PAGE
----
Space Kid

We’re going back this week. Back in a retro sense, but also a bit of history.

John MacLeod’s Space Kid is a throwback. And a self-aware one at that. If you enjoy 50’s science fiction, Astro Boy or rocket ships and ray guns, then you are gonna love Space Kid. The titular hero is as advertised. A sci-fi hero kid. A pre-teen saving the galaxy from pirate , robots and aliens. It’s one of those kid friendly stories that adults love as well.

With a robot side-kick, plucky girl and comical scientist, it hits all the right notes of the Japanese stories that inspire it (Scottie say: and Buck Rogers / Flash Gordon that inspired those). But it’s also its own story, not just a clone or a parody. John spins yarns just as fun and exciting as those he grew up enjoying. And they are THAT kind of story, enjoyable ones. None of the cynicism, or rough edges we see now, and yet not cliché or trite. Just good old-fashioned adventure.

What makes Space Kid extra enjoyable are John’s behind the scenes notes about his influences and specific references on each page. Whether a character named for a creator or a spaceship modelled on another craft, John provides a broad history of the genre as he weaves his narrative.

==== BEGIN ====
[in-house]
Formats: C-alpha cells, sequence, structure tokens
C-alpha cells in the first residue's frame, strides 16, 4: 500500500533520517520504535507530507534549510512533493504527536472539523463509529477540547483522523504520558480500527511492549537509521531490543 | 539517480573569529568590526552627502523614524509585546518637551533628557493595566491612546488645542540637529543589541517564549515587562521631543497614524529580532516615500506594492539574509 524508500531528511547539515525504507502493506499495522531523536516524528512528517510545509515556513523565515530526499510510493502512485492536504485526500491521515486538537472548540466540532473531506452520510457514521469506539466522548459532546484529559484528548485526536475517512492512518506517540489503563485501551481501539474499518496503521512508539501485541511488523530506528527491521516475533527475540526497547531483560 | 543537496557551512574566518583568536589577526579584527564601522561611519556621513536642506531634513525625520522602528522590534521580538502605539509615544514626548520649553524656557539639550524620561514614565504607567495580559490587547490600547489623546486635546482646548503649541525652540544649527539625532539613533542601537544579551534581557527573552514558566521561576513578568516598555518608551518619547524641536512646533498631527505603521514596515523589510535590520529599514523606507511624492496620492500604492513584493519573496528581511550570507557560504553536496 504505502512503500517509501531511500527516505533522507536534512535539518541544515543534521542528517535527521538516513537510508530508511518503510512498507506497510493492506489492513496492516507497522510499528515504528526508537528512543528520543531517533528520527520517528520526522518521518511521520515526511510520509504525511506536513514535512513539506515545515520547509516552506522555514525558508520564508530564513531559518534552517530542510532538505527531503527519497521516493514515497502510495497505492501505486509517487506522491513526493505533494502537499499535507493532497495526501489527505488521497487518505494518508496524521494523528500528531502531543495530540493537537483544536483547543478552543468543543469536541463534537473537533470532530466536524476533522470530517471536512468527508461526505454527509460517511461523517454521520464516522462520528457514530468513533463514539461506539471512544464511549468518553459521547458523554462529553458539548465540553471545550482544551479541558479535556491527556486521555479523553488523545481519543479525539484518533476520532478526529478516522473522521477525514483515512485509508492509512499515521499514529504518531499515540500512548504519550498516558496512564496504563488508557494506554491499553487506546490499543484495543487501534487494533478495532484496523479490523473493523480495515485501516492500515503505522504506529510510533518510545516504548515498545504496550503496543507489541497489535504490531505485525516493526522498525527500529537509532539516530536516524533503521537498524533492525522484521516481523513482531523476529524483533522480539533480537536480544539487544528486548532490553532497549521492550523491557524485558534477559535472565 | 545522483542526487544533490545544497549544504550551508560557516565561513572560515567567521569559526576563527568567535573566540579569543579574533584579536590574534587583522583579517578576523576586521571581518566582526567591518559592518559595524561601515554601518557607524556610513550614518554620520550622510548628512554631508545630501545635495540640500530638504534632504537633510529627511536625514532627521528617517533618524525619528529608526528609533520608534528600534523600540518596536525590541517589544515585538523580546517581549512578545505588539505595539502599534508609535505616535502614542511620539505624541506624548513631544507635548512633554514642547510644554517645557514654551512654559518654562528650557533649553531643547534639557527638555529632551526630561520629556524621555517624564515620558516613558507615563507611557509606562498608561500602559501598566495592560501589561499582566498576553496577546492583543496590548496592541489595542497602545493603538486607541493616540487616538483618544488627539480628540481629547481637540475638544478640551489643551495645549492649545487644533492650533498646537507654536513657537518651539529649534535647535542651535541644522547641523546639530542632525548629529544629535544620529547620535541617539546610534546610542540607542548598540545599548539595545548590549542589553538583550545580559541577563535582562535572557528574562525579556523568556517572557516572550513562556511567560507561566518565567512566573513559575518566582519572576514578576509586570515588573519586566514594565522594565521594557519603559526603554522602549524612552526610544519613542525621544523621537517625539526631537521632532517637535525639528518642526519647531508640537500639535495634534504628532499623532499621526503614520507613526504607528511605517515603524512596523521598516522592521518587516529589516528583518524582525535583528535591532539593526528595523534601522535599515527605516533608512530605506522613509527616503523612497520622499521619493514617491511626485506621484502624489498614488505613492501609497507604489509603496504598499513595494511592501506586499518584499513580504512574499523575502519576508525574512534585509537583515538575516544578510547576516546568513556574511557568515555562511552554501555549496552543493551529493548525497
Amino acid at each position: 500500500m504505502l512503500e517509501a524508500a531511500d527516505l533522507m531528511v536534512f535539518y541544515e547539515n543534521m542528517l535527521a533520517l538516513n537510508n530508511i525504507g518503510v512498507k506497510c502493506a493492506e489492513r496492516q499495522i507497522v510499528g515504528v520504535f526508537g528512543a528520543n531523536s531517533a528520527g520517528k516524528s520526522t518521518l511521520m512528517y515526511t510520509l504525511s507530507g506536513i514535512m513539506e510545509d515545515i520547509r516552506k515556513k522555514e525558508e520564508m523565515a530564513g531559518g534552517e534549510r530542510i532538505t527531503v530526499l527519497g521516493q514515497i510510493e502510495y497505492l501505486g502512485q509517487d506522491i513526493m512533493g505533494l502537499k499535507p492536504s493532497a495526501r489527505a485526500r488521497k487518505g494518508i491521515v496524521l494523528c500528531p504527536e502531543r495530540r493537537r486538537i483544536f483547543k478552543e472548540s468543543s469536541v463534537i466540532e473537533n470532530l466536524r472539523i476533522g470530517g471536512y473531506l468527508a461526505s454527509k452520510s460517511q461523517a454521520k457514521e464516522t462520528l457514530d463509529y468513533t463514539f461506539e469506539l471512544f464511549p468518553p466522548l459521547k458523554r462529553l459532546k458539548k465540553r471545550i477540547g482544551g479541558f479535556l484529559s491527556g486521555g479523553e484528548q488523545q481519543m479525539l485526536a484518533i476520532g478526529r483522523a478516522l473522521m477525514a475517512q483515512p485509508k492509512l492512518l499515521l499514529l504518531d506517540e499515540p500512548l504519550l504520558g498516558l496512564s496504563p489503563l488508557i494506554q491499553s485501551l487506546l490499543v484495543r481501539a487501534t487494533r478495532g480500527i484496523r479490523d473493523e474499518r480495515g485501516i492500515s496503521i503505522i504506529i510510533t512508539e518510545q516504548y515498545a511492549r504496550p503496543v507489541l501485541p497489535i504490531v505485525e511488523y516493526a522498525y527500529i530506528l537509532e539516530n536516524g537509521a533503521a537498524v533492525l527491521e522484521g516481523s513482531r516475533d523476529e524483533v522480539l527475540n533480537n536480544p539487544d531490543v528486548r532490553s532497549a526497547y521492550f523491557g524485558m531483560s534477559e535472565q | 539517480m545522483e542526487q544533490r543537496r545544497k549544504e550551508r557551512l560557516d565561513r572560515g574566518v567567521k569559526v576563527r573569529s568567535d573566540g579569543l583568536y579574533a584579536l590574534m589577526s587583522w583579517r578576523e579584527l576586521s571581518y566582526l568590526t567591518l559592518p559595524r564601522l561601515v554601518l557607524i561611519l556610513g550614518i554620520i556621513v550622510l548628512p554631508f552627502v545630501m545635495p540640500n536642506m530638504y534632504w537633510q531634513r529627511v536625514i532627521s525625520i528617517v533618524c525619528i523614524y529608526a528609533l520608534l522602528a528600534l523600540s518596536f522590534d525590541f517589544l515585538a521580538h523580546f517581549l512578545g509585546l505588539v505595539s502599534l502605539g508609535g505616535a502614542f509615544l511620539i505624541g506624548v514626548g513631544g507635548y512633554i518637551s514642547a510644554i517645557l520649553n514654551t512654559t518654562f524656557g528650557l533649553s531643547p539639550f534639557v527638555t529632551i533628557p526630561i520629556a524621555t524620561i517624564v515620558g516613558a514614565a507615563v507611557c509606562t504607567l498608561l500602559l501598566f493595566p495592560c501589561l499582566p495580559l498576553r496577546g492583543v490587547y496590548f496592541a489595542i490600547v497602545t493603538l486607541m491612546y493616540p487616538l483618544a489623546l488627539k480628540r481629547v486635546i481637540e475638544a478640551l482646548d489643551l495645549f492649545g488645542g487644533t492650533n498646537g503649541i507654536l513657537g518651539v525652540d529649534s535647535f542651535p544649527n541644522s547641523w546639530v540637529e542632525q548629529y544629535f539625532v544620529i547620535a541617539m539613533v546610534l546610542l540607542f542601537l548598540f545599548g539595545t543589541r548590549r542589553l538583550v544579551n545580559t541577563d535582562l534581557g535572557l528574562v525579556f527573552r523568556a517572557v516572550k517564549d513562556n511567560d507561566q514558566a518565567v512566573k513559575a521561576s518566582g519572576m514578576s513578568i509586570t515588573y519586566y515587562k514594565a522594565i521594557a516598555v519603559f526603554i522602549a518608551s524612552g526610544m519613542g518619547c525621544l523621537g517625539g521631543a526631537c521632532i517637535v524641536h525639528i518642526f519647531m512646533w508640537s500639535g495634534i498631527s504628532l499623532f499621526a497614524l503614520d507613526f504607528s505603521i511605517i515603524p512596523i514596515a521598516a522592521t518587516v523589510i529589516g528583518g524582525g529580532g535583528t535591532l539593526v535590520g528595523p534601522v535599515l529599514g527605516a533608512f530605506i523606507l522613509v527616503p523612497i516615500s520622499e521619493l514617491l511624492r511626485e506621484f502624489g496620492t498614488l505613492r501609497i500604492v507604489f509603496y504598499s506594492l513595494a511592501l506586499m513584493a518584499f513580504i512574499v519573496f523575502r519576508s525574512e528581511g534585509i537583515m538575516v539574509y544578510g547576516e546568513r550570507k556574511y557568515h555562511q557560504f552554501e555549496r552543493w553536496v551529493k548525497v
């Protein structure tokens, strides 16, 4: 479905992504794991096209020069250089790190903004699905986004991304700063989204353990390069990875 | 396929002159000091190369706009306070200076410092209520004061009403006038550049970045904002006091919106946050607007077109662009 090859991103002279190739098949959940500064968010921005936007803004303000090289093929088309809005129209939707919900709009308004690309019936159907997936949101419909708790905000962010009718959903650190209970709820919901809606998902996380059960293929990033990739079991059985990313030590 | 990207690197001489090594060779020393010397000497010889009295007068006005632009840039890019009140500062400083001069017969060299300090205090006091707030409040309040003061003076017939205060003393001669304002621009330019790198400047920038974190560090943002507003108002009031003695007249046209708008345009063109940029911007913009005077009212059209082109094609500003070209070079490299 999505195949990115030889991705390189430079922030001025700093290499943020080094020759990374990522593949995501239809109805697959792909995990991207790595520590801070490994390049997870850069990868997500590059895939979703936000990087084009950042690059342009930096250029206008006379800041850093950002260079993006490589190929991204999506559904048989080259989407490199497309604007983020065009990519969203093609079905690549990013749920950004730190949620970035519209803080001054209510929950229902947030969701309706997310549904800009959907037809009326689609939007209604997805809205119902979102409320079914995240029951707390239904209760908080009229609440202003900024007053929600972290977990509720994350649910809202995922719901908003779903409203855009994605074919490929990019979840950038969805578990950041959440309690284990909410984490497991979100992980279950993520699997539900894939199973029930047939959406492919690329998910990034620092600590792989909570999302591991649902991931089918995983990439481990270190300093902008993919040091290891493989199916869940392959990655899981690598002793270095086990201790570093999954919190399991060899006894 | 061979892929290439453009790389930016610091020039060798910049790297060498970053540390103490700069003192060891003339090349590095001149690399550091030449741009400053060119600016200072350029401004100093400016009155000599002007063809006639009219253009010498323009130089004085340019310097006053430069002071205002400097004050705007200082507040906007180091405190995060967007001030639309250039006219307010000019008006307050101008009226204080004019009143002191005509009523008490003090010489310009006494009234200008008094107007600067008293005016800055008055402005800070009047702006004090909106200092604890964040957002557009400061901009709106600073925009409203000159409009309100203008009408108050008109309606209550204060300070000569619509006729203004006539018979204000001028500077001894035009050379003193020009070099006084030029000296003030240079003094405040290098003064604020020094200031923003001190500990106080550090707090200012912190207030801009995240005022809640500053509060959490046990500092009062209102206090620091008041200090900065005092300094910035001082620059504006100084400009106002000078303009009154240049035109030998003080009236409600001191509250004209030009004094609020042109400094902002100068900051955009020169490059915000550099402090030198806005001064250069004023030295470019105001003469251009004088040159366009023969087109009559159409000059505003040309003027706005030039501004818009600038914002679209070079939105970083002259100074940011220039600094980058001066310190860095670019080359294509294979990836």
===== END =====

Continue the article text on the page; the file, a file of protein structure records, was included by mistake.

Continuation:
And he nails all of it. Not only the story elements, but the art as well. It’s half Tezuka, half Amazing Stories covers. The Starflame, Space Kid’s ship is a good old Rocket ship, with fins and a fiery engine. His art is clean, black and white with greys and shows the hand of a guy who has been drawing for over 40 years.

Yeah I said 40 years. Remember I said history? Well John has it. For me personally it’s an old project of John’s that is really important. A small black and white Xeroxed comic called The Mundane Adventures of Dishman. One of the early books that inspired me.

So if you’ve had it with grim and gritty, with mega crossovers or near soft core heroines, come on over to the 26th century.

Chris Howard
Chris Howard

Chris Howard has been creating comics longer than he's been reading them. Introduced to home made comics by a grade school friend Chris was doomed from an early age. When said friend later opened a comic store, first out of his home and later a storefront, Chris got on the weekly comic shop ride and has never got off. He later returned to making home made comics during the 90's with the launch of Dressed For Success, and again in 2009 with the move to webcomics. When he's not immersed in comics he has a day job doing graphic design and IT, a night job as a children's librarian and a wife and son. He doesn't sleep much.

Articles: 37